Large Parties Will Have Metal DetectorsBy Stacey E. Blau
Associate News Editor
Students attending MIT-sponsored events with more than 250 people will soon be required to pass a metal detector test before being allowed admittance, according to Chief of Campus Police Anne P. Glavin.
Tightened security at parties comes in response to a string of violent incidents over the past few years, including the 1987 murder of a Northeastern University student, a 1989 shooting in the Kresge Auditorium parking lot, two 1991 stabbings in the Student Center, and a 1992 stabbing at Delta Kappa Epsilon, Glavin said.
The use of metal detectors "is aimed at a specific type of party: Events that are over 250 people that have the capacity to attract people not in the MIT community," Glavin said.
Metal detectors may also be used at events where alcohol will be served and where a live band will be present, according to the final draft of the Guidelines for the Use of Metal Detectors at MIT Student Parties.
Under the guidelines, concerned student groups will be able to request metal detectors for any events that are not required to have them.
Detail officers will also be required to be present at the specified events, Glavin said. The officers will oversee the screening of students with the metal detectors and will eject students who are carrying weapons or who refuse to clear the detector, she said. Students from the organization sponsoring the event will also be responsible for screening guests, Glavin said.
MIT plans to purchase enough equipment to channel people through the detectors quickly, according to Margaret A. Jablonski, associate dean for Residence and Campus Activities.
In the meantime, MIT will be renting equipment for three upcoming events: a dance sponsored by Gays, Lesbians, Bisexuals, Transgenders and Friends, a Chocolate City event, and the annual Spring Concert. Metal detectors were already used at a Kappa Alpha Psi event in Walker Memorial.
The idea of using metal detectors is by no means recent. Plans have been in the works since the November 1992 DKE stabbing, Glavin said. Glavin hopes that the guidelines will go into effect next fall.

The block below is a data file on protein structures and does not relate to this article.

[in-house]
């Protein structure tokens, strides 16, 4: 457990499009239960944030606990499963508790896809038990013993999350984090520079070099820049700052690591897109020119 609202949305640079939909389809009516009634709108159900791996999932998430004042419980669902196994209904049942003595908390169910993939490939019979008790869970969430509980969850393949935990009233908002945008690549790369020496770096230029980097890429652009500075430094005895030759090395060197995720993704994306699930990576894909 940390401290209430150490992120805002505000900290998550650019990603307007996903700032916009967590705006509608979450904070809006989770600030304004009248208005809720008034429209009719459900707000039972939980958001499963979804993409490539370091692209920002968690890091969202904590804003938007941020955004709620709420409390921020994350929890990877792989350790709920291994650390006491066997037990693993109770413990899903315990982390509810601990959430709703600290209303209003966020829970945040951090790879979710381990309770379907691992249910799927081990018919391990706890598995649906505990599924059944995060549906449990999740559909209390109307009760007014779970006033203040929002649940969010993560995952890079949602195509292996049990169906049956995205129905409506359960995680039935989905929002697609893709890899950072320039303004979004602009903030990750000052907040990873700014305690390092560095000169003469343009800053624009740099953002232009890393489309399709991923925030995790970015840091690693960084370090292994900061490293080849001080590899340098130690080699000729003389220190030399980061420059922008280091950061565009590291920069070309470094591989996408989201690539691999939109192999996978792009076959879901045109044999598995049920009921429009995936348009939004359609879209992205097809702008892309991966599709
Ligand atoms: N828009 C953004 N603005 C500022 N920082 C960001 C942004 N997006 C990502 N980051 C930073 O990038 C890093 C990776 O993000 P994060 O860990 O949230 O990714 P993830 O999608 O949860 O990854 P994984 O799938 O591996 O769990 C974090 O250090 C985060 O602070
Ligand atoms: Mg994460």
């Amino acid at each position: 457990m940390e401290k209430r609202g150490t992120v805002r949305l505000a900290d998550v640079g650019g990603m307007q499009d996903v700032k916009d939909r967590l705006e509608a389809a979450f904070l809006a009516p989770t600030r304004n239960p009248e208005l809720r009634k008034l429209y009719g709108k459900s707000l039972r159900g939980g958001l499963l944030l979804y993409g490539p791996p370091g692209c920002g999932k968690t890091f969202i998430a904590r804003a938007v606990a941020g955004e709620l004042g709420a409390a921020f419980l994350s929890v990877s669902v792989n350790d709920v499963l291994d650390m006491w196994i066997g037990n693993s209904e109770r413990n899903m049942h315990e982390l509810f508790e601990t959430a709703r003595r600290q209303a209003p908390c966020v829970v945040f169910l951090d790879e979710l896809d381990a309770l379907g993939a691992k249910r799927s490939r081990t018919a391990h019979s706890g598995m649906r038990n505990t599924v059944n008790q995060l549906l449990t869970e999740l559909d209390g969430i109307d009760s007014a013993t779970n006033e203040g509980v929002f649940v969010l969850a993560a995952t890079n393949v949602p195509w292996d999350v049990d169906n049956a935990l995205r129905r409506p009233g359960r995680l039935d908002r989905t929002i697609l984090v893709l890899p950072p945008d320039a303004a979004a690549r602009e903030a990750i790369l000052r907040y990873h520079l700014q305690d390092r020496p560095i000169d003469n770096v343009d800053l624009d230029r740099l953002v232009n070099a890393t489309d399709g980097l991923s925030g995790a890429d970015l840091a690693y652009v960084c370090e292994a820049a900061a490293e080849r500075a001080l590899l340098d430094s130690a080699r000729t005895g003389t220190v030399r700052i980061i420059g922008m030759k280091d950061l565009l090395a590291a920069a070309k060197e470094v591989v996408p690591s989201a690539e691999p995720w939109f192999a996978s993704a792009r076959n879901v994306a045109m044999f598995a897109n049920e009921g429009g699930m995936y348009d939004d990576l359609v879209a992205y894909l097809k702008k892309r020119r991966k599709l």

Student response mixed
Organizers of student events have asked the Campus Police for metal detectors in the past, according to Glavin. Many students want "to feel safe from the threat of guns and knives," she said.
Some students, however, have been apprehensive about the use of metal detectors. "They didn't know at what type of parties [the detectors] would be used," Glavin said.
"I have reservations and questions" about using the detectors "at the GAMIT dance and in general," said Teresa W. Lau '95, general coordinator for GAMIT.
"I'm wondering what the motivation for all this is," Lau said, referring to the fact that the organizations chosen for testing the detectors, Chocolate City and KAPsi, are historically black organizations and that GAMIT represents homosexual, lesbian, bisexual, and transgender students.
"I'm sure there are plenty of other parties" that meet the conditions of having the requisite number of students, including non-MIT students, and are serving alcohol and charging for admission at the door, Lau said. "It would seem that having a fraternity party as a pilot would make sense considering the DKE stabbing," she said.
According to Assistant Dean for RCA Susan D. Allen, GAMIT, Chocolate City, and KAPsi were selected because their respective events met the conditions of alcohol availability, number of guests, and presence of non-MIT students and provided different locations at which to test the metal detectors.
Chocolate City and KAPsi had previously requested metal detectors at their events, Allen said.
"We were very careful about that [perception]," Allen said in response to Lau's suggestion.